There aren’t many spaces in the home as versatile as our bedrooms. It’s where we spend our most intimate, quiet moments unplugged and away from the world. And as much as we try not to, we might be guilty of snacking, working, or bingeing another series from the comfort of our sheets.
While we have a specific affinity to each room in our homes, there’s nothing quite like the importance we place on our bedrooms—and it’s easy to understand why. Although personalization is important, a few patterns have appeared in the last 10 years. We've seen a resurgence of vibrant bohemian textures, the ushering in of minimalism in all its greatest forms, and the switching between swirled sculptural statement pieces of furniture to sharp, edgy accent pieces.
With 2020 just around the corner, we turned to several interior design experts to find out what this new decade will bring in terms of prominent trends in our favorite cozy space. Whether you’re steadfast in your minimalist ways or looking for a bold, fresh start in choosing your decor, there’s certainly something for everyone starting in the new year.
Whether you’re steadfast in your minimalist ways or looking for a bold, fresh start in choosing your decor, there’s certainly something for everyone starting in the new year.
Down to Earth
"I know everyone wants their bedroom to have a serene quality about it, but instead of 'high-end luxury hotel' as the inspiration, I think 2020 is going to show us a lot of minimal, nature-inspired bedrooms. We’ll see a major focus on texture, earth tones, and an embrace of imperfection (think: stonewashed linen bedding, chipped ceramic jug lamps, etc)." —Sarah Fultz, founder Sarah Fultz Interiors
"I believe we will see more monochromatic rooms with a splash of color. Whether that's from the addition of plants, patterned wallpaper, or paint. I think you'll start to see more natural elements utilized like wooden bed frames, wooden wall hangings or art, and floral or animal print wallpaper or paintings. Lastly, and this one is a wild one, I think the new trend in 2020 or better yet, 2021, we will move away from placing the bed against a wall but letting the bed sit in the center of the room or at least a bit away from the wall so that you can move fully around it." —Hilton Carter, founder of Things by H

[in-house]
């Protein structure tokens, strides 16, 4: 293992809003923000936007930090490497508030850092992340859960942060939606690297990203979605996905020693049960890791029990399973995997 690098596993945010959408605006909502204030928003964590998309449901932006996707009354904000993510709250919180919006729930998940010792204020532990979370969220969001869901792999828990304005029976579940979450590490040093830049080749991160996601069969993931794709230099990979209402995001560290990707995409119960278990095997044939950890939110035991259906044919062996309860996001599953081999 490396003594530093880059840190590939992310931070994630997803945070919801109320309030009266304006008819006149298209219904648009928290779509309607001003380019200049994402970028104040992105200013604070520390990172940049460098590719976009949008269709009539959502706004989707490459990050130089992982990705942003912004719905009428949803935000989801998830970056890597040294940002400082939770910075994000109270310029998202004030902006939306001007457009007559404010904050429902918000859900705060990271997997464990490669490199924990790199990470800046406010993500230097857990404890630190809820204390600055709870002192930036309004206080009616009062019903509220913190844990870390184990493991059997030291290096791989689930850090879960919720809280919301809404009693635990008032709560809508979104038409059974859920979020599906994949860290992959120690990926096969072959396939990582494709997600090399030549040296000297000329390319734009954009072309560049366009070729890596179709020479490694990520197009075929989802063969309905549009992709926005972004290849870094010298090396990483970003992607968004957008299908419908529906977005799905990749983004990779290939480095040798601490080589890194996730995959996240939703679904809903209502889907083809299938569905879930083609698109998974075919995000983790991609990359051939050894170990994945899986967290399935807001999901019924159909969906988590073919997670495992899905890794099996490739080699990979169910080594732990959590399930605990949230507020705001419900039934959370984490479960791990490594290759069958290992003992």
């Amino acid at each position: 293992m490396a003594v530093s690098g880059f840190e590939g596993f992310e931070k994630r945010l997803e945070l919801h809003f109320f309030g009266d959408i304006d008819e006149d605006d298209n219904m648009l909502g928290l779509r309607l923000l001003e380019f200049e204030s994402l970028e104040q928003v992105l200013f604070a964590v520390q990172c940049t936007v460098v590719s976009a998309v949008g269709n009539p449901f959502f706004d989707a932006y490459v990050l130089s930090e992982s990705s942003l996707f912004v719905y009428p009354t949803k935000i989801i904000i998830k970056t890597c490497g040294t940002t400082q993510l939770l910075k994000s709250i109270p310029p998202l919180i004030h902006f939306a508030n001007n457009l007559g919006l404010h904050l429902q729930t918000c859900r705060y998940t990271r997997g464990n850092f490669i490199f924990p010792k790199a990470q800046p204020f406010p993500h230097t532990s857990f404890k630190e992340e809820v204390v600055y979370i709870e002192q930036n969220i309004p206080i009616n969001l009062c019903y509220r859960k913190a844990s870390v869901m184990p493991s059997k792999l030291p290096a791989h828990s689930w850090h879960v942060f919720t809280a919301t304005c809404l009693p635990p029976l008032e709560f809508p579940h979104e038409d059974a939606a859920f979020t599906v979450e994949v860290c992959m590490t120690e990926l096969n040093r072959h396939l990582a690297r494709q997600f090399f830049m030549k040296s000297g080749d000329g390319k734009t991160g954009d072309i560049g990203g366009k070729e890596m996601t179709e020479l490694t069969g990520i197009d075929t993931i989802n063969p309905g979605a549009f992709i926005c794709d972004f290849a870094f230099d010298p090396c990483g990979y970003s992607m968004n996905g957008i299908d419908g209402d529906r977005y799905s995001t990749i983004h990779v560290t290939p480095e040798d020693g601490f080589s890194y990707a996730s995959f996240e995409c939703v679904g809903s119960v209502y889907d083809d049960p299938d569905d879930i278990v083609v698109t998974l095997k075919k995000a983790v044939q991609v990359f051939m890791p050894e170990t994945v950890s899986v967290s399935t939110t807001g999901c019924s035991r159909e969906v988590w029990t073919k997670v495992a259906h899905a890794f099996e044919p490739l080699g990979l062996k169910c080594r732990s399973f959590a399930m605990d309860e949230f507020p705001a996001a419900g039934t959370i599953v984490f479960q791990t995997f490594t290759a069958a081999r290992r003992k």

Elevating the Luxe Factor
"Bedrooms are typically the most neglected room in the house. I know this is a sad story since we start and end our day here. With that being said the culture is switching to realize how much we need this room to be a retreat for mind, body, and soul. We too need a charging station and the bedroom is it! Bedrooms are turning into luxury retreats to give a personalized hotel vibe. We are seeing motorized shades, beds with undermounted sensory lighting, fine linens with lots of mixed textures. We are loving the large scale headboards that extend behind the nightstand for comfort & a luxe look." —Sallie Finney Kjos, founder of Grey Hunt Interiors
"Forget the 'comforts of home.' Now it’s about the comforts of my favorite hotel! From the perfect crisp linens to midnight kitchens, there are a lot of lessons about good living that we can learn from the best hotel experiences. Clients experience all of these comforts and luxuries from their travels—why shouldn’t they take them home?" —Christine Gachot, principal and co-founder of Gachot
A Place to Unplug